I have heavy periods. I just do. Ever since the birth of my last child they’ve gotten progressively worse to the point where was isolating myself from friends and family for the first two days of my cycle. (This was better for everyone, trust me). I, of course, visited my midwife, had a complete work up, (I figured something had to have been wrong because who lives like this) and was told, “All is well, and you’re just one of those women who have heavy periods”. Lucky me. I was offered hormones and an IUD. But my husband had a vasectomy. These options just didn’t feel right for me. I thought about having an ablation (a procedure where the inner lining of your uterus is destroyed), but that seemed awfully extreme.
I had heard about menstrual cups, of course. I am a midwife after all. But it never occurred to me that the answer to my problem was as simple as this little silicone cup. After a particularly rough month (of which I will spare you the gory details) I became desperate and decided to try it. I marched to my local pharmacy and bought a Diva Cup, and set about a month of research. I was amazed at the amount of information available regarding menstrual cups – so many stories, from funny to scary, but mostly informative. So I awaited my enemy with much anticipation. For the first time since I was young and careless, I was anxious to get my period.
My period came on a Tuesday morning (yes, I remember the day), and I proudly got out my sanitized and thoroughly ready to go Diva Cup. I had watched hours of YouTube videos on how to fold and insert it. I folded my cup, took a deep breath, and thought of all the YouTube videos that said it was easy. And dropped it, right in the toilet. Round two (after being sanitized yet again), I was slightly more successful. I didn’t drop it but it hurt going in. I was determined to make this work. All of those women couldn’t be wrong. Once I was able to get it in (and was reasonably certain that it was in the right place) I went about my day. I used back up. I was hopeful not stupid. Three hours later I dared to see how things were going….and I was shocked to find, nothing, not a drop that wasn’t in the cup! That was the beginning of my love affair with my menstrual cup. It has been up and down, good days and bad. But over all it has helped me to be more productive, and less self conscious during my period.
Now that I’ve told my story, let’s answer a few basic questions about menstrual cups. The most common question I am asked is whether I can you feel it. The answer is no, if you don’t feel a tampon, you shouldn’t feel your cup. If you can feel it, it may be the wrong cup for you, or you may have placed it wrong. There are at least fifty different types of menstrual cups on the market. Large ones, small ones, stiff ones, flexible ones, even cups that have a loop to grab. The trick is to try and figure out why you are feeling it. Is it too large, too stiff, is your cervix low, or do you just need to take it out and try again? Anther question that I am frequently asked is is it safe? Yes, it is safe. There was a time when the manufacturers of cups claimed that toxic shock syndrome did not occur with menstrual cups but there is emerging evidence to the contrary. Yes TSS can occur with a menstrual cup, but it also can occur with tampon use. It is not yet clear if TSS is more ore less frequent relative to tampon use – the research is on-going –but there have only been a few cases of TSS reported in association with menstrual cup use. Another question that I am frequently asked is whether it’s messy. The short answer is, yes, it can be. But the up side is that you only need to empty it 2-4 times per day. Many women sleep in their cup and empty it once in the morning (I like to do it in the shower) and once in the evening. That way if it is a little messy, you are in your home. You can empty it in a public restroom if you need to. You just empty it, wipe it out with toilet paper, and wash it the next time you are home. A few tips: do not use silicone- or oil- based lubricants when placing your cup as these can degrade silicone. However, you can use a water-based lubricant for easier insertion. Another tip: there are a thousand different ways to fold your cup. A quick Google search can really help you if you’re struggling with this. One last tip: in order to make this a successful venture, you have to become comfortable touching yourself while you’re bleeding. I know this one can be difficult. We are taught that there is shame and dirtiness in our menstrual blood. But this is your body, and it’s amazing, and it’s nothing to be ashamed of. With a little time, and patience with yourself, you can overcome those fears and become comfortable inserting and removing your new best buddy.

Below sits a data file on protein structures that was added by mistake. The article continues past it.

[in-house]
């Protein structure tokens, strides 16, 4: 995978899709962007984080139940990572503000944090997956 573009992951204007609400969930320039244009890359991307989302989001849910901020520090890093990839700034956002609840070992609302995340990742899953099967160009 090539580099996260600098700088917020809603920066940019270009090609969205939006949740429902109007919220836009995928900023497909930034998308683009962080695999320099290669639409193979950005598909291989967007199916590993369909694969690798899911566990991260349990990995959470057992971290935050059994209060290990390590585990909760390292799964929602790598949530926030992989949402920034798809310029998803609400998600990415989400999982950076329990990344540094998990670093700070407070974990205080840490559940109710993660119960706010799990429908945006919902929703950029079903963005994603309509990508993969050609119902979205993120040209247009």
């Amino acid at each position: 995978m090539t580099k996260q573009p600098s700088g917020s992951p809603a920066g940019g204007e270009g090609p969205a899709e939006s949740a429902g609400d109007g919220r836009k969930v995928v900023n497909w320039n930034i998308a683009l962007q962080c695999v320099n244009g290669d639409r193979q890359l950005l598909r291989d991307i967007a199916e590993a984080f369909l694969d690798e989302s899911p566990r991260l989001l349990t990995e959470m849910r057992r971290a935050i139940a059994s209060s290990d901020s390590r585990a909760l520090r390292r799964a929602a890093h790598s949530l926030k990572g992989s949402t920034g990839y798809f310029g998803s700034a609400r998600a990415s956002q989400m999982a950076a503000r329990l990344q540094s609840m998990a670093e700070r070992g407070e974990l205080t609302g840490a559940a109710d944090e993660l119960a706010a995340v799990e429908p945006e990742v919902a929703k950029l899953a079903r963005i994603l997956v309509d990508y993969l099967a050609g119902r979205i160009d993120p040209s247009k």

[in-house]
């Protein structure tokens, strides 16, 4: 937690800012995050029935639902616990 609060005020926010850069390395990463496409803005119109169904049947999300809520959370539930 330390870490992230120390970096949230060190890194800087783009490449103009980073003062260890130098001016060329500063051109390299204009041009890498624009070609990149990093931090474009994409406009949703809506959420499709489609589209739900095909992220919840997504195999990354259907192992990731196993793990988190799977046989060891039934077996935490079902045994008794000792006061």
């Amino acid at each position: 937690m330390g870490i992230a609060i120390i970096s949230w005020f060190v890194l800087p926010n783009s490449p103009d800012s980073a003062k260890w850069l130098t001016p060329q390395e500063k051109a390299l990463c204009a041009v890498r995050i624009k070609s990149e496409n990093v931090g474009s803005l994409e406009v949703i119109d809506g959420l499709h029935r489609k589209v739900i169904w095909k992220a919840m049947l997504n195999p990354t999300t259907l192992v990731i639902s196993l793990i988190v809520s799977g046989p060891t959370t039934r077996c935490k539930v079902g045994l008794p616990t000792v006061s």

If you are having difficulties with your period, reach out to your midwife. She or he can ensure that you are healthy and have a discussion with you about possible solutions to your problem. For me, this was my solution.